Sunday, January 17, 2016

Why the Christian Head Covering Movement is Wrong

I’ve been coming more and more across videos like this.


They advocate restoring the New Testament cultural practice of head covering. The fact that this whole discussion is even necessary is probably evidence that most theologians and pastors don’t really take their lip service to interpret the Bible in its context seriously or have even been trained by their seminary to know what that would look like. I don’t care what Wayne Grudem’s Systematic says or what interpretation some sage pastor thinks God laid on his heart. You actually need to consult linguistic databases and first century literature to know what's going on here.

Frankly, we know why women were expected to cover their hair in the first century. Hair was scientifically considered an erotic organ. We have medical texts which explicitly explain the mechanics of this. The language of these texts highly corresponds with Paul’s language. The throwaway, “because of the angels” line fits like a glove with Second Temple literature on this interpretation (the New Testament authors took supernatural traditions like Enoch a lot more seriously than we do), and it perfectly explains why Paul thought nature dictated women ought to have long hair and men short hair. Troy Martin’s article in the Journal of Biblical Literature is a good place to get acquainted with the context I’m talking about. “Paul’s Argument from the veil in 1 Corinthians 11:13-15: A Testicle Instead of a Head Covering.” JBL 123/1, (2004), 75-84. (Thanks to Michael Heiser for making it available online.)

But why would God allow Paul to defend bad science?

Imagine you are an ancient Corinthian. You and all your pagan neighbors in the Las Vegas of the ancient world think that female hair is literally an extension of genitalia (thanks Aristotle)—that there is a one-to-one correspondence with hair length and feminine fecundity in your culture’s science.   Because of this belief, your educated culture has wisely instituted head coverings for women as an expression of sexual modesty.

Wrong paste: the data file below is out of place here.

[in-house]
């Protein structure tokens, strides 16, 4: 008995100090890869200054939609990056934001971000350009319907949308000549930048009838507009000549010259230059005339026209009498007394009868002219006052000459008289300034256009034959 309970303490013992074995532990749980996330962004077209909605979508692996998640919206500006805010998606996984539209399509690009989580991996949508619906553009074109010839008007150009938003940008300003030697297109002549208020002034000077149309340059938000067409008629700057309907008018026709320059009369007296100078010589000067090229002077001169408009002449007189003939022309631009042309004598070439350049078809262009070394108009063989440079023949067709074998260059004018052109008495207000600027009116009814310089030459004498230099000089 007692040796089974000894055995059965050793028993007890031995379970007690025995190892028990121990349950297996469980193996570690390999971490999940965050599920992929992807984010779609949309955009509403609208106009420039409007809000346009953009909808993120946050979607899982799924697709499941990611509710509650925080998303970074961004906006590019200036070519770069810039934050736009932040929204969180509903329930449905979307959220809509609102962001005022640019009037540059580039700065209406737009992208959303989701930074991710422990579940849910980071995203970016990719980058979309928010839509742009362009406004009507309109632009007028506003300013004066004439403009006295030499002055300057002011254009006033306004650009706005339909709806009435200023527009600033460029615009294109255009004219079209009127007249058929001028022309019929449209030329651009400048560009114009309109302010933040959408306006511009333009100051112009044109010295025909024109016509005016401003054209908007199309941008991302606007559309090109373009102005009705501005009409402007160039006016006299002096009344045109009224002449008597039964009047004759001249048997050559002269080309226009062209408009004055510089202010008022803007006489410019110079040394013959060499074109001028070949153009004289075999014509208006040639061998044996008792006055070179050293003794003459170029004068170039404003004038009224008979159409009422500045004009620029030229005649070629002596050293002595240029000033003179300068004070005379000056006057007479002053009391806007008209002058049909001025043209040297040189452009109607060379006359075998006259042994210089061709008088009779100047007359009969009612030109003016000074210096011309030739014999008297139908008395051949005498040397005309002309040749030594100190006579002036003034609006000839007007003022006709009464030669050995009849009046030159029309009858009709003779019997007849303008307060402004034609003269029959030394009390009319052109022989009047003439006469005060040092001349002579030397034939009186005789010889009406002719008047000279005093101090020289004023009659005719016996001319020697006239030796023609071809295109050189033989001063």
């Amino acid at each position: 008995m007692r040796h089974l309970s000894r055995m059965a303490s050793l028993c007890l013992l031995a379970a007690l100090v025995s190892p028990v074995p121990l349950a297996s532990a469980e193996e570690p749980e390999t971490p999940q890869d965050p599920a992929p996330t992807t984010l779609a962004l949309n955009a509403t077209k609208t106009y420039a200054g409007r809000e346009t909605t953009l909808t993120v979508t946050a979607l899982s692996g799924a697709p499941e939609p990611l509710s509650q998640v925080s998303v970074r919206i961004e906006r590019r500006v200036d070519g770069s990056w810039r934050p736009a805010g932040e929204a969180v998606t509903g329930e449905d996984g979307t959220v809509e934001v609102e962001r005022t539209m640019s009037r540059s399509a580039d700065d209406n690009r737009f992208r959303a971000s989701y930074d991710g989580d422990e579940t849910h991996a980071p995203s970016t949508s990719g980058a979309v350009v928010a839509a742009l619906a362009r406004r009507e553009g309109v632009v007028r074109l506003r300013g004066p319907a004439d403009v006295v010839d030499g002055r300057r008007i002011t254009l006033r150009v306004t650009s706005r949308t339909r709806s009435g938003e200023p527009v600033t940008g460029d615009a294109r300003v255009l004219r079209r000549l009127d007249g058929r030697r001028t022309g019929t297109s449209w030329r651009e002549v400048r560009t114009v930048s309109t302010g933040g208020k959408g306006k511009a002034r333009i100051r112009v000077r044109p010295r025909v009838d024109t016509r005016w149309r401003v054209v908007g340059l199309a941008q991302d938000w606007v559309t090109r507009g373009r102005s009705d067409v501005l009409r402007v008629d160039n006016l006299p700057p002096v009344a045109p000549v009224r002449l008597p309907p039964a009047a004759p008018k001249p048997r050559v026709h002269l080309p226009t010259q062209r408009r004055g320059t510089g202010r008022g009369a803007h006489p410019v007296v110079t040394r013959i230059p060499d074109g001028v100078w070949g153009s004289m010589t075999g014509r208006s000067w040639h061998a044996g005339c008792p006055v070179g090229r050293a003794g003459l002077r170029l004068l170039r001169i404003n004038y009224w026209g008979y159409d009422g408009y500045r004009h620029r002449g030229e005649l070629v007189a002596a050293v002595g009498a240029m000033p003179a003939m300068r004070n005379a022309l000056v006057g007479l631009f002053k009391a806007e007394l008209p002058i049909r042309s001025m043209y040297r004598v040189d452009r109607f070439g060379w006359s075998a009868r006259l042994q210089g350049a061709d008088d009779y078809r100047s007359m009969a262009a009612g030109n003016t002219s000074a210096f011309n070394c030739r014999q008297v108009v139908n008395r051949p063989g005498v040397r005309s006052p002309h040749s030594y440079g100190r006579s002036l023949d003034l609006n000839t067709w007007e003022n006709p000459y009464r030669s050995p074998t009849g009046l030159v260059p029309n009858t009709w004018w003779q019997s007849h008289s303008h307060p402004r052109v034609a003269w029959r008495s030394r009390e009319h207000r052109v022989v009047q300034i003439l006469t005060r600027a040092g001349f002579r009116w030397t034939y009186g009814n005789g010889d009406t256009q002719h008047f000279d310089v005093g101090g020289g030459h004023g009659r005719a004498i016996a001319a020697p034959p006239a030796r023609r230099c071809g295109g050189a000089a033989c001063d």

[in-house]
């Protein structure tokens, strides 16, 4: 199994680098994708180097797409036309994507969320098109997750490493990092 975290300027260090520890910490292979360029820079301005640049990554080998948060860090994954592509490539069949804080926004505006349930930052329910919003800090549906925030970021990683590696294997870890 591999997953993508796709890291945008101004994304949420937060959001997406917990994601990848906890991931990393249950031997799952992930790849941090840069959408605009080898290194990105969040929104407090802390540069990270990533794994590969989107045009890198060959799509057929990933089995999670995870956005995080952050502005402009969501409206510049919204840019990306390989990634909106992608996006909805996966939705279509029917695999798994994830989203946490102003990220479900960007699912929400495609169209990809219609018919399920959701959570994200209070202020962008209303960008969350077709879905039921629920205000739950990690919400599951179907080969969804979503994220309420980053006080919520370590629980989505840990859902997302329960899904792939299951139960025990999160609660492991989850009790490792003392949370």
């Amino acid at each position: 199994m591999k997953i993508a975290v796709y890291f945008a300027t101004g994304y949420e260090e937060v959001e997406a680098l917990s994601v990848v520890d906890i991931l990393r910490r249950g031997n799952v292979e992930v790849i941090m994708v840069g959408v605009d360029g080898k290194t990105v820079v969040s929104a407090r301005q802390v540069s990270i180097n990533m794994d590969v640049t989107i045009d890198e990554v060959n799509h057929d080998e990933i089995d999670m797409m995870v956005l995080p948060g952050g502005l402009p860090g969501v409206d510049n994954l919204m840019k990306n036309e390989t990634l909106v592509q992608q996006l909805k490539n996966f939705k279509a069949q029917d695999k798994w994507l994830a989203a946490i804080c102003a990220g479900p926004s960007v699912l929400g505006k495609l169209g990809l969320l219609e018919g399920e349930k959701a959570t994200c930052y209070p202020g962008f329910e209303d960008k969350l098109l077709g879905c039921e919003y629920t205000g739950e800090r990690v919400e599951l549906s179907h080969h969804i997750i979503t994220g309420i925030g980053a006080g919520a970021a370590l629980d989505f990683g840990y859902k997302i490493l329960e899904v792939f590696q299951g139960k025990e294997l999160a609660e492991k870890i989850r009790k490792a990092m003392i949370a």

Imagine then, some guy Paul comes to your hyper-sexualized culture and some new God you’ve never heard of called the Holy Spirit gives him a divine science lesson. Paul then runs around telling his church not to care about covering the genitalia on their head because it’s bad science. Now you have a church exposing what all their neighbors think are genitalia in the name of the Holy Spirit.

I’m sorry if those “serious exegetical studies” people read by 18th century pastors haven't equipped them to incorporate scientific condescension in their understanding of inspiration, but God didn’t care to give David a divine physiology lecture in Psalm 16:7 when he praised God for instructing his kidneys (If that reference is confusing, here's another journal article), and he doesn’t seem to care to do so here. If your cool theology, Reformed or whatever, forces you to take these things as mere metaphor then your theology prevents you from interpreting the Bible correctly in its context. Your theology disables you from understanding the Bible and that's a problem.

What’s the take-away?

In the English world, giving someone a thumbs-up is a good thing.  In some Arabic countries it is a vulgar symbol—the equivalent of giving someone the middle finger.  It would be morally ok for me to go around flaunting the symbol in one culture and not ok in the other.  Our culture attaches nothing like sexual promiscuity to displaying hair because we don’t have the complex 1st century scientific apparatus that supplied that connotation in the ancient world.  This verse can be taken then as a warning against appearing or being sexually immodest.  All this applies to hair length on the interpretation I’ve offered too.  The form may not translate to our culture but the meaning does.